(First off, if you’ve not read Murakami, fix that right now.)
Open Letter To Haruki Murakami:
Chances are this letter won’t reach you. Whether it is sent to gatekeepers at Randon House or various fan sites as a sort of joke, it won’t reach you and that is for the better for all of us. You have writing to do and reading fan mail all day loses its appeal about a paragraph into the first letter. But I wanted to let you know, or pretend that I let you know, that I took a line in your book on running as a sort of personal challenge. Not a serious one. I only really compete with myself just as you say you do when running marathons. You said that an author couldn’t write with a toothache. Dostoevsky’s fiction not withstanding this seems sensible. When I heard this line I was laid up both with chronic pain, which i’ve had for years, and a toothache the likes of which you can’t imagine. Or maybe you can, but imagination does physical pain no justice.
Thankfully we forget just how awful it is when it is through. And I thought to myself- why the hell not? I’ve always challenged myself by striving to write well in noise, distracting locations. I like the image of a novelist smiling placidly as jackhammers crack and rumble all around him. (Or her. I almost feel a woman would have a better shot at this.) So I’ve gone and done the ‘impossible.’ I’m wrapping up the final first draft of a collection of short stories i’ve been calling The Words of Traitors. I’ve been told by many that it is “amongst the best writing that i’ve done.” (I don’t know what that means, really.)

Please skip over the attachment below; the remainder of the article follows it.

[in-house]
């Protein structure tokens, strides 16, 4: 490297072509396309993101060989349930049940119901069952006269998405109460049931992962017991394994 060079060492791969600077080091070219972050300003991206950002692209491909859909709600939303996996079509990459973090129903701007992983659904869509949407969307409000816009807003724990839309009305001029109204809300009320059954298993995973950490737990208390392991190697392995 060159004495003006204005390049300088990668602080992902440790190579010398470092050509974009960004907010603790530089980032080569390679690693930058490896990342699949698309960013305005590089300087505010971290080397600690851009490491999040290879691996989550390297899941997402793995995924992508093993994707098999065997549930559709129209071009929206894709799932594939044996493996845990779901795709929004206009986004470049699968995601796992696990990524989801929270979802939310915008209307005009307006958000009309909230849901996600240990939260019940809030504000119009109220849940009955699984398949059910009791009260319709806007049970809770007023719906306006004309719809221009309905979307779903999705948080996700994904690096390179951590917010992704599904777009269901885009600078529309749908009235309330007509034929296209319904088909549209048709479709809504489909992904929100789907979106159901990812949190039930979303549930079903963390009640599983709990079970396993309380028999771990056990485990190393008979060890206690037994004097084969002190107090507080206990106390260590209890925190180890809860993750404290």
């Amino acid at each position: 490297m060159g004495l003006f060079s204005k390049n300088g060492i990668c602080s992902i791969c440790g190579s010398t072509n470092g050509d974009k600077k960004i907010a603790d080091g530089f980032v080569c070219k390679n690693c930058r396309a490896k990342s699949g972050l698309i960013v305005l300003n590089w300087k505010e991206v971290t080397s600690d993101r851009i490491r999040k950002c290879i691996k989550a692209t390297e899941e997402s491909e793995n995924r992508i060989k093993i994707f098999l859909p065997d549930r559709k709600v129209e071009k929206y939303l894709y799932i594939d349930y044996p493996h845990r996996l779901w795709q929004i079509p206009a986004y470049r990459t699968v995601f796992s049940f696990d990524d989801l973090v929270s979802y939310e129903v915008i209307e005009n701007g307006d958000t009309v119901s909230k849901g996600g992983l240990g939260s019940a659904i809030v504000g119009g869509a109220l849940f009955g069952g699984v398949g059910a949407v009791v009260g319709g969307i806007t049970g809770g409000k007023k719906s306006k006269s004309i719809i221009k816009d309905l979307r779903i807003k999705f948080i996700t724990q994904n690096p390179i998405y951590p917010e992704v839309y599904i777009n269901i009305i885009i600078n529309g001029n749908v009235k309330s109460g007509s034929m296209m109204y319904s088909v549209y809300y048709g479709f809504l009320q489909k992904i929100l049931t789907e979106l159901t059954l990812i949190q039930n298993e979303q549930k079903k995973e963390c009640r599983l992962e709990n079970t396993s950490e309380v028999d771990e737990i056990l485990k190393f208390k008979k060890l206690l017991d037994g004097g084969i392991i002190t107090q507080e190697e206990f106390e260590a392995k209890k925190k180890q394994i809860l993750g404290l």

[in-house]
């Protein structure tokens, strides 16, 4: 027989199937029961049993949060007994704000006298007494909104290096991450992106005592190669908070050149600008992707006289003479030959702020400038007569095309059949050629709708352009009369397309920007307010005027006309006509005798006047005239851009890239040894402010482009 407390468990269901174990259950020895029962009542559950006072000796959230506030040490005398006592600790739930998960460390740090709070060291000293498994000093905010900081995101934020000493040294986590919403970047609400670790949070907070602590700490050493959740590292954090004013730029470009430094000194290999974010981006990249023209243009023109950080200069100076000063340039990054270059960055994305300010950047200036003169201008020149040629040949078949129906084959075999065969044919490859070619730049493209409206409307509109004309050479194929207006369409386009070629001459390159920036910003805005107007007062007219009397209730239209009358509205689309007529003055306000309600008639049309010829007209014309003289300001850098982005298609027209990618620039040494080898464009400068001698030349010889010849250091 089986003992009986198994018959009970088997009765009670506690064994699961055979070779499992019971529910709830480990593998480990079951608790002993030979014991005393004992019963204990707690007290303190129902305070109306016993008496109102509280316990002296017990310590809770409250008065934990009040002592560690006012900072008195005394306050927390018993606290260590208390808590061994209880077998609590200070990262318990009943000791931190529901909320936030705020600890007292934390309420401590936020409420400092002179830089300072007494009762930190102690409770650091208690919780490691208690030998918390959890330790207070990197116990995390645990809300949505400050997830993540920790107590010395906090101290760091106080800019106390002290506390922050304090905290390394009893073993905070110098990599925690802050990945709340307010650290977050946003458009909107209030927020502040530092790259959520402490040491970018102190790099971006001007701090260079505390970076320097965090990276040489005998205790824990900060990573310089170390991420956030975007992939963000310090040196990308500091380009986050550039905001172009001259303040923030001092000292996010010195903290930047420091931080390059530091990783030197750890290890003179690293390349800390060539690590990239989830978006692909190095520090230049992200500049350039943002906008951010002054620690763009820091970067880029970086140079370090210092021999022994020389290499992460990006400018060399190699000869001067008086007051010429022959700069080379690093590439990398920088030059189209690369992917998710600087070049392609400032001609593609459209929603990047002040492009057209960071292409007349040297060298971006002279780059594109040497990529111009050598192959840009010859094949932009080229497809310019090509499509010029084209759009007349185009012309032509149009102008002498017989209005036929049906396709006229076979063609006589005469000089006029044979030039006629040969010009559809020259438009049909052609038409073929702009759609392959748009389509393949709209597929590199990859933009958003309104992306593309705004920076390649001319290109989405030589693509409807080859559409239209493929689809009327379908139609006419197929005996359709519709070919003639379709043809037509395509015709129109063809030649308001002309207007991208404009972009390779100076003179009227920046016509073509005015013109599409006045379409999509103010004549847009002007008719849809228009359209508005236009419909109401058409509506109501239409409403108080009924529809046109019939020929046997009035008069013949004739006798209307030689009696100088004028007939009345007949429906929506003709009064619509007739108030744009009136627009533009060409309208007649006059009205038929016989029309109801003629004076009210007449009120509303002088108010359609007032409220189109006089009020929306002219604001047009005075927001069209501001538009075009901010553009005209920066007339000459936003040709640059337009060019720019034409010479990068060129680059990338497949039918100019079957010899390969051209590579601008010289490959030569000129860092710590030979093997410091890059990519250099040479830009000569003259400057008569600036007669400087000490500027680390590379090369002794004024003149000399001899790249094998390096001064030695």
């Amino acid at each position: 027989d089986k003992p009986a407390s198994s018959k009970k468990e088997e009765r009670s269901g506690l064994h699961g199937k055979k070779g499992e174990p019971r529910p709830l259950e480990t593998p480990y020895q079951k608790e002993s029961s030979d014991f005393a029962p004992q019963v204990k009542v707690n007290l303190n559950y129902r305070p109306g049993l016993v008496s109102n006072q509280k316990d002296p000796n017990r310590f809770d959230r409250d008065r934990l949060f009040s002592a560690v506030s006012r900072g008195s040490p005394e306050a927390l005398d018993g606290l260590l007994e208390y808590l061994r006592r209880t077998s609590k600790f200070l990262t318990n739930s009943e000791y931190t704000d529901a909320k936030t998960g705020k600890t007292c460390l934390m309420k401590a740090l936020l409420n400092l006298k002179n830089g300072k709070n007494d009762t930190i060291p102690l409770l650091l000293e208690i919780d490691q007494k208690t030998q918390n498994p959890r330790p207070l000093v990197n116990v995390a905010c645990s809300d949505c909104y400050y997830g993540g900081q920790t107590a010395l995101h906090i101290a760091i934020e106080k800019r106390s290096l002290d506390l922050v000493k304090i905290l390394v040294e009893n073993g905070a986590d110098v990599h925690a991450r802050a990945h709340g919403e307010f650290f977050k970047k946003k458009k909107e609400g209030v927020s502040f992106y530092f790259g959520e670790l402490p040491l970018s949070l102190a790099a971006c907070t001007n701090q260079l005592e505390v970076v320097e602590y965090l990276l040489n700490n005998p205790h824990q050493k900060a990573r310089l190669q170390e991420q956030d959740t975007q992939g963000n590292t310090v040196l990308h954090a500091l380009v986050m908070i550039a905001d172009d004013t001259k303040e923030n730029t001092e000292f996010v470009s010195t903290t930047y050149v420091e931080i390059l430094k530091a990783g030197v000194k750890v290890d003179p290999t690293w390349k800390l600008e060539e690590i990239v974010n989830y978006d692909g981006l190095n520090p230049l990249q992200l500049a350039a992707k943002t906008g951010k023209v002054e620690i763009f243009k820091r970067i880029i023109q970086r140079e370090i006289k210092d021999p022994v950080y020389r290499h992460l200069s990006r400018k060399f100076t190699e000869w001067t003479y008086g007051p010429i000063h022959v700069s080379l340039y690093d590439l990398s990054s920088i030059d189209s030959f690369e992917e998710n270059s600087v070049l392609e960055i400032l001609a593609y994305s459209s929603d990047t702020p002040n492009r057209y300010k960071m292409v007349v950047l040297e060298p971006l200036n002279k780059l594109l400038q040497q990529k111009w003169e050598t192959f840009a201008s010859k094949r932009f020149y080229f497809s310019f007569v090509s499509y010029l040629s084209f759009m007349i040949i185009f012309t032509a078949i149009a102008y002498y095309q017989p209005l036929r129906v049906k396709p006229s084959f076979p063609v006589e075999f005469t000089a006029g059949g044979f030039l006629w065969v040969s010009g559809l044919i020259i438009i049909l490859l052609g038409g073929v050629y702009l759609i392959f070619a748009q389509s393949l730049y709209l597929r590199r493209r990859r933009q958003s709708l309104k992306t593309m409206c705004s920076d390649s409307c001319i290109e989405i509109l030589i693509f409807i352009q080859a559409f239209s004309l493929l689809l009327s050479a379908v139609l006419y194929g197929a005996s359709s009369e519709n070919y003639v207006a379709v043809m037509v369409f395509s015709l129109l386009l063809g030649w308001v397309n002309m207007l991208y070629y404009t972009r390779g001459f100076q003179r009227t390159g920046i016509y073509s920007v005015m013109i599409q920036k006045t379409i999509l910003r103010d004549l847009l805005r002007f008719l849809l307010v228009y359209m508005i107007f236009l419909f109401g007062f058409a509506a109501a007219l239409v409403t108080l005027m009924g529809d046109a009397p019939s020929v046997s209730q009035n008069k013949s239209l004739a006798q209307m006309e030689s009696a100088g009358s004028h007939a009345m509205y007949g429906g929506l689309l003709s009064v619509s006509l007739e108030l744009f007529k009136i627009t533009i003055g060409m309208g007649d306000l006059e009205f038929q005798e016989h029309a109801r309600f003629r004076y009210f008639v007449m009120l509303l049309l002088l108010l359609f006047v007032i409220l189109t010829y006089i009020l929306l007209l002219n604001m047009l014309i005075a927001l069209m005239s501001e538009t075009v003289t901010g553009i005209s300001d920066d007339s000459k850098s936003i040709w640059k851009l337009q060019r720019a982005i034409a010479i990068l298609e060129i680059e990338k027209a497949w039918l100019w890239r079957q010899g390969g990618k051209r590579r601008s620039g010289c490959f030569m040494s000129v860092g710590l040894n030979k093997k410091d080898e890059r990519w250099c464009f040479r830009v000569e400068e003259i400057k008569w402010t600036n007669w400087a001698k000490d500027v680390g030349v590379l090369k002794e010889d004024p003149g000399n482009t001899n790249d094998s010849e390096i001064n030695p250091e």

They don’t know my secret. I wrote most of it in so much pain that I clung to every word like it was my last. Maybe that urgency comes through. I don’t know. This I do know: it is, in fact, possible to write with a toothache. Though for the sake of full disclosure I should admit that it is a short book: 28,000 words. Illustrations starting now. Truth is, I’m sure I could’ve written a longer book if the stories called for it, or if I could accept including more than seven short stories in the collection. I just like the number.